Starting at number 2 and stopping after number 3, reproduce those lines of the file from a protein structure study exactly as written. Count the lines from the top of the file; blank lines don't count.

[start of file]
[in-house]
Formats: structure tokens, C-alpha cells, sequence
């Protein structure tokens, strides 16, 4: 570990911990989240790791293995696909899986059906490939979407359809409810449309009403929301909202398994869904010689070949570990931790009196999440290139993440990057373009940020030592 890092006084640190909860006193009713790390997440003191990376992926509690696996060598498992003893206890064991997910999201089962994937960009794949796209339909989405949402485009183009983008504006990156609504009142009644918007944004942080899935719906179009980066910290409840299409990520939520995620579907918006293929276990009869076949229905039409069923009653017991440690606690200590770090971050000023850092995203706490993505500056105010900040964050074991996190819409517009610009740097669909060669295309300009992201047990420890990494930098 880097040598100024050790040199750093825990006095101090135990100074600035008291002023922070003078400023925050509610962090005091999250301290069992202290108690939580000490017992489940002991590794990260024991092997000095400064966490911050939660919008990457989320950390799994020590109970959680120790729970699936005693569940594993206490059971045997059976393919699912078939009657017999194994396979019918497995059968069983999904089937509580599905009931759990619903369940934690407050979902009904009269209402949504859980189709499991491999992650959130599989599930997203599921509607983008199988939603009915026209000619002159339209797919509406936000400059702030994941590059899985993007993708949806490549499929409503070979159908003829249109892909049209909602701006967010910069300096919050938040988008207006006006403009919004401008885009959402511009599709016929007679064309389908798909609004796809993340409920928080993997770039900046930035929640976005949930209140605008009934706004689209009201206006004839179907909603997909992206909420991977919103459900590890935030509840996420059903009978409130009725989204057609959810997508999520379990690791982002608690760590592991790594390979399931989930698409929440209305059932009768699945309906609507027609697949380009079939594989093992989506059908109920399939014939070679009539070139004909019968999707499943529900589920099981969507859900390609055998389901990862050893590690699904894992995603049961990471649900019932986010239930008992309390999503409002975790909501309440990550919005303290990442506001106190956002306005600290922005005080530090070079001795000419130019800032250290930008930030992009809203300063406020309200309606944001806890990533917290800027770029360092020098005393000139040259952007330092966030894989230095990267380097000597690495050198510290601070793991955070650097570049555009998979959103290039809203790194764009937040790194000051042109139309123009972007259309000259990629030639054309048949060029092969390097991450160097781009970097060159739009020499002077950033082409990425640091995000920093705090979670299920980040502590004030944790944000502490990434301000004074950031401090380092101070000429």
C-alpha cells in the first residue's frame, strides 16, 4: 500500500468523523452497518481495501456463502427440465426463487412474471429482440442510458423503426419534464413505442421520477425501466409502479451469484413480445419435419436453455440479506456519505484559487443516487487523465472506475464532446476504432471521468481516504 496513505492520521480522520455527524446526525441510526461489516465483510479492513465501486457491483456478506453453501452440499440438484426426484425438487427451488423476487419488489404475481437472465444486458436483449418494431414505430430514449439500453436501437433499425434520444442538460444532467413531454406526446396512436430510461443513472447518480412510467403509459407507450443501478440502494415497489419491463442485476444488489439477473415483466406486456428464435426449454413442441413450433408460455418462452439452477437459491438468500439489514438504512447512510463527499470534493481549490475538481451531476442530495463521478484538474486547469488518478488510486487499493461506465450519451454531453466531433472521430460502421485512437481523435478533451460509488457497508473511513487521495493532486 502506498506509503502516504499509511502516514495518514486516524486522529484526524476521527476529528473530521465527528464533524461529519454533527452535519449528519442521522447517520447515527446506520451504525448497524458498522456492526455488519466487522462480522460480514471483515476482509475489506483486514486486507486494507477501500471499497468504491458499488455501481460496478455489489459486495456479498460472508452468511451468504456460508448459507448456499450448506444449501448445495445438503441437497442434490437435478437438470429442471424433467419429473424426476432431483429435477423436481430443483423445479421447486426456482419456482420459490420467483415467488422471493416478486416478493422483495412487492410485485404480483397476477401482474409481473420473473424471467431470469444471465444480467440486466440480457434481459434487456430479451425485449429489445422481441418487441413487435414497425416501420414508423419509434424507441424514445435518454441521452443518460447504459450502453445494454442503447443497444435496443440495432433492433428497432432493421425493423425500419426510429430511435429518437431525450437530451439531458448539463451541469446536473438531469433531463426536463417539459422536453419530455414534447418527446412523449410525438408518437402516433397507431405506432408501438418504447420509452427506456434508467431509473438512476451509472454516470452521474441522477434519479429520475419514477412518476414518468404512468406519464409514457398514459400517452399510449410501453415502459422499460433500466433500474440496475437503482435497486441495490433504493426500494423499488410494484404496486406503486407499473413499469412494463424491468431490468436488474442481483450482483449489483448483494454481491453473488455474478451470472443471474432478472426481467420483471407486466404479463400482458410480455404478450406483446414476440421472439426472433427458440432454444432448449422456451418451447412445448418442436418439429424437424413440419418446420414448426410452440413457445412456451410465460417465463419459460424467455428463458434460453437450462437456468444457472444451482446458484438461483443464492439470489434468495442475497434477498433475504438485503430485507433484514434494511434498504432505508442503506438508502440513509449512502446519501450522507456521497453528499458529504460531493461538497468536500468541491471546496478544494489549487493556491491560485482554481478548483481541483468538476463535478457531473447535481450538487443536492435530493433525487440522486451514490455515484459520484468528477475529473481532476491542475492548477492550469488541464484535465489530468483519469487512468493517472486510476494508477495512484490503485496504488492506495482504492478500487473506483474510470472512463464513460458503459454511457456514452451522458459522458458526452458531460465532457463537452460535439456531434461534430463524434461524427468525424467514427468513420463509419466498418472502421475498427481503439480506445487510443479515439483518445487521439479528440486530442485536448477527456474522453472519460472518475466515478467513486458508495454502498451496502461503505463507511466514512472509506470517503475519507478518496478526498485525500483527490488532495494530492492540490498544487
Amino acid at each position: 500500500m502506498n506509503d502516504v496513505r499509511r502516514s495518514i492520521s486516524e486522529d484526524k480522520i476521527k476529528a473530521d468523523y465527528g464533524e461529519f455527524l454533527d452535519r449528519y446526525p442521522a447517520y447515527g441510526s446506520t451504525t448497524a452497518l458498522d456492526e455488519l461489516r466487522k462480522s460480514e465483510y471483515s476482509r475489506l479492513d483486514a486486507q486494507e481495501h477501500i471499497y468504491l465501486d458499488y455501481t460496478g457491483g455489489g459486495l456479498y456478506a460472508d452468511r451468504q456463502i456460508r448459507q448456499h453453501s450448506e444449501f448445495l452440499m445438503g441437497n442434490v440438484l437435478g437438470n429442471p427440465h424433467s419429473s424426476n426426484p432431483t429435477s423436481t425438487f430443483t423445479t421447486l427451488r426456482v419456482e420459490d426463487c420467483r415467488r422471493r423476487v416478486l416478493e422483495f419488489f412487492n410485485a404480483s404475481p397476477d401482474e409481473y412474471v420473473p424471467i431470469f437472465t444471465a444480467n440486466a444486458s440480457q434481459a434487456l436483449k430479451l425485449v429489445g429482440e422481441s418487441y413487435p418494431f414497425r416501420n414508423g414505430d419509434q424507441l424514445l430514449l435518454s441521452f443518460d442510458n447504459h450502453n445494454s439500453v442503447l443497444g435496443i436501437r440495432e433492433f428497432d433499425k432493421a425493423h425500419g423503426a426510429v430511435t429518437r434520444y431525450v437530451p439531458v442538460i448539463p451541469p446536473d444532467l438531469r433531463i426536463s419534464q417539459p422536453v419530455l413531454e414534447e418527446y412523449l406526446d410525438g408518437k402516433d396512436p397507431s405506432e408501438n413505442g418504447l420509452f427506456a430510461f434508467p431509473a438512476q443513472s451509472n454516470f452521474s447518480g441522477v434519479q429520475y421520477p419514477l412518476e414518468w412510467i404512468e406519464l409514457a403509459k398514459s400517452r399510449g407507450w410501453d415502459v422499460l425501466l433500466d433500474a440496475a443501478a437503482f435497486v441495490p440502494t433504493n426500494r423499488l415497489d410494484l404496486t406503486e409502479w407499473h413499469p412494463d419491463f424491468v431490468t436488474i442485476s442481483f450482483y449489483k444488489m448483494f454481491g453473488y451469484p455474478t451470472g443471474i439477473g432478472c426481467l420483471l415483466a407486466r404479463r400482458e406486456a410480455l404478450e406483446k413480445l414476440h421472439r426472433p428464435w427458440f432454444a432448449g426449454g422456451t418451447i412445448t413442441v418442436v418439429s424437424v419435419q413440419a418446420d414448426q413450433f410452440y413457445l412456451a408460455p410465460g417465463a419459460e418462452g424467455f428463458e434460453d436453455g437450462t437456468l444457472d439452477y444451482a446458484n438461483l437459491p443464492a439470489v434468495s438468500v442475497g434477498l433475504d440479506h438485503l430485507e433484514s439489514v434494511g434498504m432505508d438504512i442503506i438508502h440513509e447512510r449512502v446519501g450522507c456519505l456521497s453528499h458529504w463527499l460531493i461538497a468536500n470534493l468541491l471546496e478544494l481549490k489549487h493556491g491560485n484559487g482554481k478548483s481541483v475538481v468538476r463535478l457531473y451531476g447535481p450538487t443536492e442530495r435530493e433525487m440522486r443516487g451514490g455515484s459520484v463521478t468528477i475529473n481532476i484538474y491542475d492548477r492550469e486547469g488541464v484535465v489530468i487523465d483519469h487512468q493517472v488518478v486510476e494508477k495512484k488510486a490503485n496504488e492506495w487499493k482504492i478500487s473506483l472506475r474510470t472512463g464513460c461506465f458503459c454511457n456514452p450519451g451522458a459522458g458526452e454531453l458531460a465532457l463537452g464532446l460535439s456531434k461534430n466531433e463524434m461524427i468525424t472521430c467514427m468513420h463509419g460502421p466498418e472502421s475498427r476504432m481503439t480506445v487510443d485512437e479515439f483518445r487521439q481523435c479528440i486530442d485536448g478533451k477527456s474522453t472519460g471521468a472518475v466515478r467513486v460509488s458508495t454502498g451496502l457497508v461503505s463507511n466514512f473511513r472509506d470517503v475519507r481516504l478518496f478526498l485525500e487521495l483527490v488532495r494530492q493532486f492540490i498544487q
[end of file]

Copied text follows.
Formats: structure tokens, C-alpha cells, sequence
């Protein structure tokens, strides 16, 4: 570990911990989240790791293995696909899986059906490939979407359809409810449309009403929301909202398994869904010689070949570990931790009196999440290139993440990057373009940020030592 890092006084640190909860006193009713790390997440003191990376992926509690696996060598498992003893206890064991997910999201089962994937960009794949796209339909989405949402485009183009983008504006990156609504009142009644918007944004942080899935719906179009980066910290409840299409990520939520995620579907918006293929276990009869076949229905039409069923009653017991440690606690200590770090971050000023850092995203706490993505500056105010900040964050074991996190819409517009610009740097669909060669295309300009992201047990420890990494930098 880097040598100024050790040199750093825990006095101090135990100074600035008291002023922070003078400023925050509610962090005091999250301290069992202290108690939580000490017992489940002991590794990260024991092997000095400064966490911050939660919008990457989320950390799994020590109970959680120790729970699936005693569940594993206490059971045997059976393919699912078939009657017999194994396979019918497995059968069983999904089937509580599905009931759990619903369940934690407050979902009904009269209402949504859980189709499991491999992650959130599989599930997203599921509607983008199988939603009915026209000619002159339209797919509406936000400059702030994941590059899985993007993708949806490549499929409503070979159908003829249109892909049209909602701006967010910069300096919050938040988008207006006006403009919004401008885009959402511009599709016929007679064309389908798909609004796809993340409920928080993997770039900046930035929640976005949930209140605008009934706004689209009201206006004839179907909603997909992206909420991977919103459900590890935030509840996420059903009978409130009725989204057609959810997508999520379990690791982002608690760590592991790594390979399931989930698409929440209305059932009768699945309906609507027609697949380009079939594989093992989506059908109920399939014939070679009539070139004909019968999707499943529900589920099981969507859900390609055998389901990862050893590690699904894992995603049961990471649900019932986010239930008992309390999503409002975790909501309440990550919005303290990442506001106190956002306005600290922005005080530090070079001795000419130019800032250290930008930030992009809203300063406020309200309606944001806890990533917290800027770029360092020098005393000139040259952007330092966030894989230095990267380097000597690495050198510290601070793991955070650097570049555009998979959103290039809203790194764009937040790194000051042109139309123009972007259309000259990629030639054309048949060029092969390097991450160097781009970097060159739009020499002077950033082409990425640091995000920093705090979670299920980040502590004030944790944000502490990434301000004074950031401090380092101070000429």